Is the worst yet to come for India’s economy? Even as opinions remain divided on the issue, a recent ET Online poll has thrown up some interesting observations.
After the deep GDP contraction in April-June, people are deeply split on what lies ahead. In the survey, one half expects a long and tough road to recovery, while the other sees clearer skies ahead.
Those who see a slow and painful revival blame the lack of Centre-state cohesion for it. Those who harbour expectations of a relatively speedier revival pin their hopes on a boost to middle-class sentiments.
In essence, the findings of the survey underline four major aspects: a) lockdowns damage economies the most; b) boosting middle-class sentiments is India’s best bet; c) lack of Centre-state cohesion can make the road to recovery difficult; and d) the need for a Stimulus 2.0.
“India imposed one of the most stringent lockdowns worldwide in 2020 and domestic demand fell massively. Limited fiscal support, fragilities in the financial system, and a continued rise in virus cases hamper a rapid normalization in activity,” Fitch Ratings said in the Global Economic Outlook–September 2020 Recovery Underway report released last week.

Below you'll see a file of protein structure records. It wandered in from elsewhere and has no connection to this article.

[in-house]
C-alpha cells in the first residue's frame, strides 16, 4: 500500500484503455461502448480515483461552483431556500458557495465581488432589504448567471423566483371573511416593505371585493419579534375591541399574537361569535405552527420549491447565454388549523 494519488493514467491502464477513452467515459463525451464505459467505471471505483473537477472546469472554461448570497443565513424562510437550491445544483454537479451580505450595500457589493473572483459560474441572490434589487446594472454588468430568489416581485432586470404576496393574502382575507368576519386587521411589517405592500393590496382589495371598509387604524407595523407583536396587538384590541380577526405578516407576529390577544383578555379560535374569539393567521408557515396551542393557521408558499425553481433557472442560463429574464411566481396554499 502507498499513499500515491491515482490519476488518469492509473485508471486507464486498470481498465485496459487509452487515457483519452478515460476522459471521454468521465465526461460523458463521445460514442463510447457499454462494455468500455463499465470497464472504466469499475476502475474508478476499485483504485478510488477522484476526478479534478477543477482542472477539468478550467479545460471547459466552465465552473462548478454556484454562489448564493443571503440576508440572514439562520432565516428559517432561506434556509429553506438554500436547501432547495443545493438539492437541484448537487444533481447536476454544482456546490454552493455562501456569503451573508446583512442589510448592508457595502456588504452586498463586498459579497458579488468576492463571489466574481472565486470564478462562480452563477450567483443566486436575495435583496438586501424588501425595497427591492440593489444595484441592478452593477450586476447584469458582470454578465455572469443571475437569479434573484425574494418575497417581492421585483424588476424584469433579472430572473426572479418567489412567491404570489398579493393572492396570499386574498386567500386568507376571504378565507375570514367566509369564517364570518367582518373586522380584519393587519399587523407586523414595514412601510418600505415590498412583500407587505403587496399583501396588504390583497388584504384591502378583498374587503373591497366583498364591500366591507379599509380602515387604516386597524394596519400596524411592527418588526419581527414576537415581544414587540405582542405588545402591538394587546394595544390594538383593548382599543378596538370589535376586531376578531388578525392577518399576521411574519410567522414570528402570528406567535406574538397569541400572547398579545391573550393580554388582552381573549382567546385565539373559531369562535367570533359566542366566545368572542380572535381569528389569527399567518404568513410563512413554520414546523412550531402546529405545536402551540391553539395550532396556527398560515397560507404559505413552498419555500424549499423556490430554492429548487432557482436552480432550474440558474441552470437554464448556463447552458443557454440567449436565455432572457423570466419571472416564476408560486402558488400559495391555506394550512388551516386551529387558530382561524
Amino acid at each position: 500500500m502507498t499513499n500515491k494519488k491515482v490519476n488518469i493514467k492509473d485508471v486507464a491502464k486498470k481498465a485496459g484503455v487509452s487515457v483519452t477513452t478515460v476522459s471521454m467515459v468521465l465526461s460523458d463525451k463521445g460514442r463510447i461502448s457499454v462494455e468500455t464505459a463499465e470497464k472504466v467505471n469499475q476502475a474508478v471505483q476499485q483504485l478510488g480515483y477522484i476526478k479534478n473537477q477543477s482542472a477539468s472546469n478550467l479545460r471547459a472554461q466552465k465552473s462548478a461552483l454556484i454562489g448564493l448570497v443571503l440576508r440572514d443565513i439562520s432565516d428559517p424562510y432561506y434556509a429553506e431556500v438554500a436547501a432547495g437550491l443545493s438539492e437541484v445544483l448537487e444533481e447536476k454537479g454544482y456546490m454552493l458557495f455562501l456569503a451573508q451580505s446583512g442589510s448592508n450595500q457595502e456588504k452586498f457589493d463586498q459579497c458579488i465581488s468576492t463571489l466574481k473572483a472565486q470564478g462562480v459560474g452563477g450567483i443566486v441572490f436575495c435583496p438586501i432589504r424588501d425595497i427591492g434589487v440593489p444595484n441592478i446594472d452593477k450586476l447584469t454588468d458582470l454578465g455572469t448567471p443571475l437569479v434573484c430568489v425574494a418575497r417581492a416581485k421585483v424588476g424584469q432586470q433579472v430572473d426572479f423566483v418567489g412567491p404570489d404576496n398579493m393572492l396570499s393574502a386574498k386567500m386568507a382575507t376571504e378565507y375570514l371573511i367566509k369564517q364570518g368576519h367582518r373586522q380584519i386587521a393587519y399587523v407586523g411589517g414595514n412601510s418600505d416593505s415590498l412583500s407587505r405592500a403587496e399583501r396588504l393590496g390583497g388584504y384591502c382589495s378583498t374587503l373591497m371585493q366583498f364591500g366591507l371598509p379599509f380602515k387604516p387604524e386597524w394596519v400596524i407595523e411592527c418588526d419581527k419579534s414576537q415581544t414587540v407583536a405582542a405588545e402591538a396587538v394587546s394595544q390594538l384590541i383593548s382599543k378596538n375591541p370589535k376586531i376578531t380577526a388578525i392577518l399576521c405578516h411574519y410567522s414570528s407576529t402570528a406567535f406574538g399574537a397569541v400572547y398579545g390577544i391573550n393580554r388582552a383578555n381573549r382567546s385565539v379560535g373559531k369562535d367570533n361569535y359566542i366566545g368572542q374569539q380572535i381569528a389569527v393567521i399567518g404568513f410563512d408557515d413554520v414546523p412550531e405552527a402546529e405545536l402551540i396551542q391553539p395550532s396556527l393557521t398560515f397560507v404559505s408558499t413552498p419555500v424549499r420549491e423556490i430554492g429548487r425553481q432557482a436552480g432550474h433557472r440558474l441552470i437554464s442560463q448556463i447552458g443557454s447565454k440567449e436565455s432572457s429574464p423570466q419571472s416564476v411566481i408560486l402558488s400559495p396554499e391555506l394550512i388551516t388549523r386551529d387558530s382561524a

Fitch added that the continued spread of the virus and the imposition of sporadic shutdowns across the country have depressed sentiment and disrupted economic activity.
A considerable percentage of survey participants, however, felt that these lockdowns were necessary, and that the government’s hands were tied in this matter. Be that as it may, with the economic costs of lockdown now becoming increasingly unbearable, it looks like it’ll only be a matter of time before Modi announces an unconditional full-reopening, some analysts say.
If such a full unlocking happens as predicted, that would leave us with three other actionable areas — stimulus, rising Centre-state acrimony and a middle-class sentiment boost.
Amid rising desperation in some quarters regarding the delay in Stimulus 2.0, a debate has started around whether the govt should go all out or keep the powder dry for some more time.
On this issue, most of the survey respondents didn’t really think that the govt was wasting time on the stimulus, saying that all that can be done is already being done.
This view, however, doesn’t gel with that of those such as former RBI governor Raghuram Rajan, who has found faults with the govt for not expediting the second round of stimulus.
Rajan says that the first round was not up to par, and that holding back resources for a future stimulus would be a “self-defeating” strategy.
While a majority of frontline economists have expressed views similar to Rajan’s, there are some who believe the govt is right in biding its time before unleashing the next round.
A fair share of the spoils
The second area covers the evolving dispute between the Centre and the states over GST compensation share. The Centre is adamant that the borrowing be done by states, a proposal that most states have found unpalatable.
States ruled by the Opposition are firm in their stance, and would rather have the Centre borrow to compensate for their revenue loss.